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An image of a lady sitting at a desk with a superimposed Jedi mask covering her face

Why wasn't I invited to be a Jedi? (a fun one)

autism behaviours neurodivergent Mar 03, 2021
Random weekday memory...
I once went against my better judgement out of curiosity (it's ALWAYS that autistic curiosity and fascination with humans, concepts and belief systems) and sat in on a live webinar on DNA spiritual and energetic cleansing.
Yep, I just said that.
That's what I said.
It consisted of a married couple of human beings (I'm writing the human beings part to convince myself) who claimed to be able to do all kinds of things including time travel, invisibility, and riding on ancient rugs into the sky (okay, ya got me, I made that last one up).
At the end of the session (yep, I stuck it out even with my ADHD) they offered a meditation.
I was a little scared.
I was also very tired.
I partook in the meditation and fell asleep.
When I woke up, it was all over and they told us that they'd let us know who they were choosing based on quantum physics and a splash of ylang-ylang oil on their right wrist on a full moon on Thursday (clearly I made that last one up too), but they were going to let us know.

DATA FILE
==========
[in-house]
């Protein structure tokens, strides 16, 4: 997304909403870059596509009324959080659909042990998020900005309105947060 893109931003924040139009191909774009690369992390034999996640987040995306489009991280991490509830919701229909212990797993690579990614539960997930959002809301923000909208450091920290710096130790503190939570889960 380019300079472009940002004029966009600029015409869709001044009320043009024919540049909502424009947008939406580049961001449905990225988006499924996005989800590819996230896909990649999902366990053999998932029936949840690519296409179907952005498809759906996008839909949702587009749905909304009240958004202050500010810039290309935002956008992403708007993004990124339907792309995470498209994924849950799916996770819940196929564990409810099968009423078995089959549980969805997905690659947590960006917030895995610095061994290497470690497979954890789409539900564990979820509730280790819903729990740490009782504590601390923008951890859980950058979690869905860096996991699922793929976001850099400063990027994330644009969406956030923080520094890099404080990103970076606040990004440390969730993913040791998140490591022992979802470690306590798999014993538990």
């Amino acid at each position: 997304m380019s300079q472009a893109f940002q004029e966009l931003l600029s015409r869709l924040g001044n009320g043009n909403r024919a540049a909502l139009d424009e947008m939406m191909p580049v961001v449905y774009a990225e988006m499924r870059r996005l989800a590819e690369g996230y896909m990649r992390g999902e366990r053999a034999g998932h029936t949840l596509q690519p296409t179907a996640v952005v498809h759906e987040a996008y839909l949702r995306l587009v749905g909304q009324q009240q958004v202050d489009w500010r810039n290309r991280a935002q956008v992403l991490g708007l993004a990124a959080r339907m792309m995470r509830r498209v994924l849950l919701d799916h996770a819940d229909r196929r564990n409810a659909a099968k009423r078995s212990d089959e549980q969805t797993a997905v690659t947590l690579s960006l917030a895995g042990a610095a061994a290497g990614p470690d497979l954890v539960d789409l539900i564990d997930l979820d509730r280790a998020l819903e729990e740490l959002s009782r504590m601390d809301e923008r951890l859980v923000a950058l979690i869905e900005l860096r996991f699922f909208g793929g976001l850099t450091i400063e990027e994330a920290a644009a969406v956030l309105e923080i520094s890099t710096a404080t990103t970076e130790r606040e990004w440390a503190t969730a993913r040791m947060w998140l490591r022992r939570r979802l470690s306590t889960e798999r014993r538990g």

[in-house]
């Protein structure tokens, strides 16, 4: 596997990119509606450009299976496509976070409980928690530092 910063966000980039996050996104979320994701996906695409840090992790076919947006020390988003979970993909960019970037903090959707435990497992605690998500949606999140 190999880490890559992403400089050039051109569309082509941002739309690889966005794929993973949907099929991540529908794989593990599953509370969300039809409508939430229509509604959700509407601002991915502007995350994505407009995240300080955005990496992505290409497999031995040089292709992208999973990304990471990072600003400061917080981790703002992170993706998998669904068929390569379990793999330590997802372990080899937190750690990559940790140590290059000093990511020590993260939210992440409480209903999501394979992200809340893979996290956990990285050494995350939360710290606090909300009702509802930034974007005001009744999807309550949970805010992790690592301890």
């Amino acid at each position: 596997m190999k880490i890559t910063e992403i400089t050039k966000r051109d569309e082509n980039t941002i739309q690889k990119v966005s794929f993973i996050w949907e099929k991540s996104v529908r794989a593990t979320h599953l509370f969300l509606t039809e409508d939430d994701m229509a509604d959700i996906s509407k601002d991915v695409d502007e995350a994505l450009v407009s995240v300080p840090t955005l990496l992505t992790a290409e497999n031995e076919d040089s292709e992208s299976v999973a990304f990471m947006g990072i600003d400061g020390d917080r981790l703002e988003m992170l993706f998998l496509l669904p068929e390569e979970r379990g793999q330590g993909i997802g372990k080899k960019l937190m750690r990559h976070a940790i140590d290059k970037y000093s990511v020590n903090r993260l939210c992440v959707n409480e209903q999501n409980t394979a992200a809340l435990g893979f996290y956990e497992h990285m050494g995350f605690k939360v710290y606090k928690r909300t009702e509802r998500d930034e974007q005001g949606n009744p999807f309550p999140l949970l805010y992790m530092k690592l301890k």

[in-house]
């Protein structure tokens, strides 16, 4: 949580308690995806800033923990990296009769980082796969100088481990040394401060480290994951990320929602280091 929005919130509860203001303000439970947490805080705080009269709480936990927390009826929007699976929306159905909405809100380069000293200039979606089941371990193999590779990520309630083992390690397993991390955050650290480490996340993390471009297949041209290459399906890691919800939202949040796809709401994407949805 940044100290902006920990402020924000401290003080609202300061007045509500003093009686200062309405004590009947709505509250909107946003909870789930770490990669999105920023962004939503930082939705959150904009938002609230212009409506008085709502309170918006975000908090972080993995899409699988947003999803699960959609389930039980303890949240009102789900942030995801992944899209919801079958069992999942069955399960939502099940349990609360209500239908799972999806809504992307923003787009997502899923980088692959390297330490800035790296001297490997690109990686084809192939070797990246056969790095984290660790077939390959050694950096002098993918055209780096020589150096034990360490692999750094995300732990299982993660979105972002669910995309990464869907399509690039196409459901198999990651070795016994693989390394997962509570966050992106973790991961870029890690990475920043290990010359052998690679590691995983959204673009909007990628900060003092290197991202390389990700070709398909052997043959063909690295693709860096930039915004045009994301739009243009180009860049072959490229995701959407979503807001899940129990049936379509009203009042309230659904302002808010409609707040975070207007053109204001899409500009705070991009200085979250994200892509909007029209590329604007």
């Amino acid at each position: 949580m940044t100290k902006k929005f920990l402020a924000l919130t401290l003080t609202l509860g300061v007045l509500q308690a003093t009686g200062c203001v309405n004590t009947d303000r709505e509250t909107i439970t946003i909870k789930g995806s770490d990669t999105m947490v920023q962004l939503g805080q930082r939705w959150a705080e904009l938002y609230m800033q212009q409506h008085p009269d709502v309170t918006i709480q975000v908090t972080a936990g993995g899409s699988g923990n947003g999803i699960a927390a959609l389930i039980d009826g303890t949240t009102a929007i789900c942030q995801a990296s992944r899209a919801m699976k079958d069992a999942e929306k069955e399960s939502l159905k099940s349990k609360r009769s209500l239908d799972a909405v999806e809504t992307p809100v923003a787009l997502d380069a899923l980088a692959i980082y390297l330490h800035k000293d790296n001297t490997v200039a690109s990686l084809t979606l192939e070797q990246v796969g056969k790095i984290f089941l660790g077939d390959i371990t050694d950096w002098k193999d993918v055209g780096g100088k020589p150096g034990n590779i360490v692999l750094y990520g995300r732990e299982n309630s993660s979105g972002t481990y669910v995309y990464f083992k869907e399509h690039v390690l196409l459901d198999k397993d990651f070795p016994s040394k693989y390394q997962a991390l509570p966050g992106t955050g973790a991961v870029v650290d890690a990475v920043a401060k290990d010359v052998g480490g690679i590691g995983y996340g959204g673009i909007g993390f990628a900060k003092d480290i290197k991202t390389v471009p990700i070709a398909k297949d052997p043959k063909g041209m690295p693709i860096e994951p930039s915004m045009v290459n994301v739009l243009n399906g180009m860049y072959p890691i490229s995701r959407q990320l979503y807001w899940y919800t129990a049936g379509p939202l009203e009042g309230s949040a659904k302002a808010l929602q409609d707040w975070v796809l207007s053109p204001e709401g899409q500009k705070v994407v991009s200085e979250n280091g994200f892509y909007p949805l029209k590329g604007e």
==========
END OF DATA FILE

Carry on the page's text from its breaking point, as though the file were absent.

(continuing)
They called the chosen ones "Jedis".
I wish I could say I made that one up.
I waited for my email to say that I was a chosen Jedi and would be taught how to levitate and be invisible and time travel, but the email never came.
I just thought it was a really tough decision and they'd let me know eventually.
A few weeks later, whilst visiting a friend I knew had also partaken in the Jedi information session about DNA energetic and spiritual cleansing, she told me both she and her husband had been invited to be Jedis and learn levitation, invisibility and time travel.
It was a shock, I have to say.
Why wasn't I invited to be a Jedi?
I read through the email my friend had received all about becoming a Jedi.
There were levels. And you had to pass each level in order to move up to the next level.
Each level involved a whole lot of meditation and thinking about the level.
Oh, and $10,000 per month.
I emailed them.
I asked why I hadn't been invited to be a Jedi who would be taught levitation, invisibility and time travel.
Turns out, I asked too many questions.
I asked one.
It was "Are our names and details visible to the other participants of this webinar?".
The moral of the story?
Being neurodivergent may have prevented me from being a Jedi.
On a serious note: It's good to ask questions, have an animated face that cringes and twists and eyes that widen and a smirk that cannot be hidden on a live webinar.
Being autistic means that the way I receive information and people, places and things is mostly with neutrality, subjectivity and openness and without judgement.
But that curiosity always gets me.
Did you ever find yourself engaged in some 'left of centre' shenanigans out of curiosity in your younger years?
- KF

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